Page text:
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The Best Laid Schemes Of Mice And Men: Human And Wildlife Conflict

Brown Bear, Bess Sandler
Bess Sandler
/
Creative Commons
Brown Bear

“Animals, which were in the service of man, could be arrested, tried, convicted and executed,” according to Edmund P. Evans in his book The Criminal Prosecution and Capital Punishment of Animals, published in 1906. They could also be excommunicated from the Church.

Our relationship to our pets and wildlife has mellowed over the centuries, but we still can’t figure out how to share space and food with the wildlife that lives among us without conflict, especially when resources get tight.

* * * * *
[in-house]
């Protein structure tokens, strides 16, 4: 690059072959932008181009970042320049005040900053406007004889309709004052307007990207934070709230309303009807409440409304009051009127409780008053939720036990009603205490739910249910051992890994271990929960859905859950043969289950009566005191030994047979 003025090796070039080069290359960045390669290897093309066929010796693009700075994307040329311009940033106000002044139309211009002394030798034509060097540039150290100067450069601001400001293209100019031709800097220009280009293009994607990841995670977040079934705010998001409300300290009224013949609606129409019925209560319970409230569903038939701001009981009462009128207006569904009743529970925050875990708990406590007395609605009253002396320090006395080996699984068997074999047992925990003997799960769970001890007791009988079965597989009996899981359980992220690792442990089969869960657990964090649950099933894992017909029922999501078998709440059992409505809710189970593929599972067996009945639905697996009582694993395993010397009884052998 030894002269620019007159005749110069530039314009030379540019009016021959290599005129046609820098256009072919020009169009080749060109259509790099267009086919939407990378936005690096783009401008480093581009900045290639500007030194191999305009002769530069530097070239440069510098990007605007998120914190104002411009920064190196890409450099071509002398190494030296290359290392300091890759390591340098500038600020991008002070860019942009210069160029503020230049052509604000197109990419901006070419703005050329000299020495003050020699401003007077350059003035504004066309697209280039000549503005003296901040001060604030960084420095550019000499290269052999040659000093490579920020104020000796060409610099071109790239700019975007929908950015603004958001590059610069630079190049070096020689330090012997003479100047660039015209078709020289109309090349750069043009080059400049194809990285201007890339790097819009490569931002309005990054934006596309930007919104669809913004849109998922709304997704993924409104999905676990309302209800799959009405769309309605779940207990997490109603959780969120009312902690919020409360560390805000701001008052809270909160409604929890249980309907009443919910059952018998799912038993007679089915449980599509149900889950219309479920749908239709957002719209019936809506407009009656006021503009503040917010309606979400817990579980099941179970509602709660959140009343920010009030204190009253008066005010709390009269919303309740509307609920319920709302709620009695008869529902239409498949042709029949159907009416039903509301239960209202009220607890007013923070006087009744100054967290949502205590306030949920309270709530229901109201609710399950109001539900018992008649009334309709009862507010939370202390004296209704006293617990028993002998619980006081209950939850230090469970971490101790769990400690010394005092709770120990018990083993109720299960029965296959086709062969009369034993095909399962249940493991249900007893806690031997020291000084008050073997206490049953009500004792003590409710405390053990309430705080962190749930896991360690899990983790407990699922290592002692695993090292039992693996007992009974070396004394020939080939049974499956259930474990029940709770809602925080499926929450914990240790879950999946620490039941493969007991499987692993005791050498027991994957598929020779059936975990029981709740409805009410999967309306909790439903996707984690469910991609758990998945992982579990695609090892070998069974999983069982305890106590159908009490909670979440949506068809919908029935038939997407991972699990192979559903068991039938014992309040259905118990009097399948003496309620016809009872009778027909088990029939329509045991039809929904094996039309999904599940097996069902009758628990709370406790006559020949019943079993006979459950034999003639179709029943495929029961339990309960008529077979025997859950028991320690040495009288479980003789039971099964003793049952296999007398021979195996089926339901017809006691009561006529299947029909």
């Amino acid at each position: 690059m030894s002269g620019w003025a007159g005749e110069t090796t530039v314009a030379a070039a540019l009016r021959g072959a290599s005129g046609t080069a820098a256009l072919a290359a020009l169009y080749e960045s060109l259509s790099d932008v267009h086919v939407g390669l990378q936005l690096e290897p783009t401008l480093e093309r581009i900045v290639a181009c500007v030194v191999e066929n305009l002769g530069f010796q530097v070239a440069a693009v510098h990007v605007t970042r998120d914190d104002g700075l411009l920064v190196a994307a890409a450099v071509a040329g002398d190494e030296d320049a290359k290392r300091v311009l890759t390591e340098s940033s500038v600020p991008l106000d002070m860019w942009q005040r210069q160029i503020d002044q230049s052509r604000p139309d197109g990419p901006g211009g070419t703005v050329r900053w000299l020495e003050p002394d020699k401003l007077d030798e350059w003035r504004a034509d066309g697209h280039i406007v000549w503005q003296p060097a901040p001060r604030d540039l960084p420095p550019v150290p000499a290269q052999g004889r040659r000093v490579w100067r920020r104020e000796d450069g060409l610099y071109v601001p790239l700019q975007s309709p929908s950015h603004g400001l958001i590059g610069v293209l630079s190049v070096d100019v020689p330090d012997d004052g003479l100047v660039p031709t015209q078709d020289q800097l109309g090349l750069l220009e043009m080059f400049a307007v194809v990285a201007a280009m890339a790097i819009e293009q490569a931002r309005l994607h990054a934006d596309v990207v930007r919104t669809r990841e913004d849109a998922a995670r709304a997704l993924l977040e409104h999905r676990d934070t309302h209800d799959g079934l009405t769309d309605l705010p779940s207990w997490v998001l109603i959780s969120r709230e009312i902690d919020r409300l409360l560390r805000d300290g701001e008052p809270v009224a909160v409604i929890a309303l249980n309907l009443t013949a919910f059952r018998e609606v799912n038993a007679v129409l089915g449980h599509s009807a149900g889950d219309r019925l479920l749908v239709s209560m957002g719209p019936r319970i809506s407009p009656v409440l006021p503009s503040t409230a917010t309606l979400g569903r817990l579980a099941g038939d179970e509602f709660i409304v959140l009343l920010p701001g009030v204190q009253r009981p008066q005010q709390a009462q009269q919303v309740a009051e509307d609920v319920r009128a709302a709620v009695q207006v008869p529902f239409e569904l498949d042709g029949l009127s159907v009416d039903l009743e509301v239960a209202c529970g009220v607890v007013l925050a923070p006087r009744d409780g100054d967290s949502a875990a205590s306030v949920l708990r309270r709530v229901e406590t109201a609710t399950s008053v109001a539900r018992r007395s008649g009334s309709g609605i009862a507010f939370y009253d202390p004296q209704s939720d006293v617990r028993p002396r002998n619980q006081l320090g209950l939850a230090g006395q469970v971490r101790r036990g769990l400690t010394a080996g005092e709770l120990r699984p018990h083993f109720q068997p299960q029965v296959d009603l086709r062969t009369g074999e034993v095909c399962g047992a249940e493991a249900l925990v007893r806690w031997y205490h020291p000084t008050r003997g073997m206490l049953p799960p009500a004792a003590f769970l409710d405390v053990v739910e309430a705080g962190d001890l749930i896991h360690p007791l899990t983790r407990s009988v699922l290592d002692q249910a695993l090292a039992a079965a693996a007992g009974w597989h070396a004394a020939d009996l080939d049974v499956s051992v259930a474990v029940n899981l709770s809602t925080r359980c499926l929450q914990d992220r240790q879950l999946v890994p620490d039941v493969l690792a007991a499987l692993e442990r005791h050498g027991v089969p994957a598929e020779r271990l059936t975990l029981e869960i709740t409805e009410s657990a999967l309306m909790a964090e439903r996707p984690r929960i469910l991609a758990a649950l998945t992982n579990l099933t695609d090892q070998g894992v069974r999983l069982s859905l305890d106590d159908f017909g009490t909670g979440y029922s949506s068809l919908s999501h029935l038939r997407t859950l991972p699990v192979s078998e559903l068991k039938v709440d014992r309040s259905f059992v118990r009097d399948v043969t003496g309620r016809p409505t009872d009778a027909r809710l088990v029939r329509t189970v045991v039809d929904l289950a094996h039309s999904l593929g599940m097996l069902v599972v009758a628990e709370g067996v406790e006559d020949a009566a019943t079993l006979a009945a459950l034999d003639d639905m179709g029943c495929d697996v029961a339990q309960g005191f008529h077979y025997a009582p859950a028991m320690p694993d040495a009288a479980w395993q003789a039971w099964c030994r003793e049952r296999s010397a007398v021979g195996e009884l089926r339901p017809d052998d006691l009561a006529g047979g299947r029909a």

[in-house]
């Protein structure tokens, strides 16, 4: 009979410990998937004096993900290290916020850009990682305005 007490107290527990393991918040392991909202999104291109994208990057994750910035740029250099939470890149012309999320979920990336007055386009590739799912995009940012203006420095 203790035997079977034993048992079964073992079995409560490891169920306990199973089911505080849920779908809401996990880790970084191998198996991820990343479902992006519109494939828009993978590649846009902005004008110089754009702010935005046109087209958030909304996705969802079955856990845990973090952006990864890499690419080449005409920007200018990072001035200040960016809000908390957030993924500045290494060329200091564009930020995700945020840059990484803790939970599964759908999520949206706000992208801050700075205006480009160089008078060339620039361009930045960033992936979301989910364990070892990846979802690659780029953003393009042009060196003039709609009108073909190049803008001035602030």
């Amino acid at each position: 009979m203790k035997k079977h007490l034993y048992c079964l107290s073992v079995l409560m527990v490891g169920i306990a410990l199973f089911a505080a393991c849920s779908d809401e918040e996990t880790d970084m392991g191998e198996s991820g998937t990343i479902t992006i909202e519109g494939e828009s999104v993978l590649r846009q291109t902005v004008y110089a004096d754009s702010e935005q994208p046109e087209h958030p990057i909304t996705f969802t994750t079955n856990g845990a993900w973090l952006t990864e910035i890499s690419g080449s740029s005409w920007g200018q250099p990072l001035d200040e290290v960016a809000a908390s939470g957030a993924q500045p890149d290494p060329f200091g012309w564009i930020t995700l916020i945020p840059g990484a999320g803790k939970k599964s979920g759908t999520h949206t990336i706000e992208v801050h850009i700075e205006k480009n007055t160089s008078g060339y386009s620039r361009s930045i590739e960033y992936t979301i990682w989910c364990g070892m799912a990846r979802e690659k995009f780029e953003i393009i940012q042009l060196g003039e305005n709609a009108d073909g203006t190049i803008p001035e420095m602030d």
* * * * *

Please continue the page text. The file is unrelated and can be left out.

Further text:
We can’t translocate, trap, tase, laser, bomb, and euthanize our way toward a good solution. And aren’t we part of the problem? So, how do we coexist when humans make all the rules?

GUESTS: 

  • Mary Roach - Author of six best-selling books of non-fiction; her latest is Fuzz: When Nature Breaks the Law
  • Ben Kilham - A researcher, independent wildlife biologist, wildlife rehabilitator, and the author of two books, Among the Bears: Raising Orphan Cubs in the Wild and In the Company of Bears; he’s the founder of Kilham Bear Center in New Hampshire

Join the conversation on Facebook and Twitter.

Colin McEnroe, Jonathan McNicol, and Cat Pastor contributed to this show.

Betsy started as an intern at WNPR in 2011 after earning a Master's Degree in American and Museum Studies from Trinity College. Prior to that, Betsy worked as an intensive care registered nurse in several Connecticut hospitals.
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